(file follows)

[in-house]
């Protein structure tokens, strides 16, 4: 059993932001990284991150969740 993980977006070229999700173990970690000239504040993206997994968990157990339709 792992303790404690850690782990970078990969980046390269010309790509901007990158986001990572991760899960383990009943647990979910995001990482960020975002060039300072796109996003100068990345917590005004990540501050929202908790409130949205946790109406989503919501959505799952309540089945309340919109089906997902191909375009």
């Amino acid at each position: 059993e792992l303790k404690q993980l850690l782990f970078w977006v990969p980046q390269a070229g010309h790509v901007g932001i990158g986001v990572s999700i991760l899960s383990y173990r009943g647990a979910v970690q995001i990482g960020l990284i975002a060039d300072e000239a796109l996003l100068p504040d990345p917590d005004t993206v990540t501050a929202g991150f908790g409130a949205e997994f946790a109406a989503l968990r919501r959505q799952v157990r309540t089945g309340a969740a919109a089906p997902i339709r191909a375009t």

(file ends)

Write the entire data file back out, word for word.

[in-house]
């Protein structure tokens, strides 16, 4: 059993932001990284991150969740 993980977006070229999700173990970690000239504040993206997994968990157990339709 792992303790404690850690782990970078990969980046390269010309790509901007990158986001990572991760899960383990009943647990979910995001990482960020975002060039300072796109996003100068990345917590005004990540501050929202908790409130949205946790109406989503919501959505799952309540089945309340919109089906997902191909375009």
């Amino acid at each position: 059993e792992l303790k404690q993980l850690l782990f970078w977006v990969p980046q390269a070229g010309h790509v901007g932001i990158g986001v990572s999700i991760l899960s383990y173990r009943g647990a979910v970690q995001i990482g960020l990284i975002a060039d300072e000239a796109l996003l100068p504040d990345p917590d005004t993206v990540t501050a929202g991150f908790g409130a949205e997994f946790a109406a989503l968990r919501r959505q799952v157990r309540t089945g309340a969740a919109a089906p997902i339709r191909a375009t």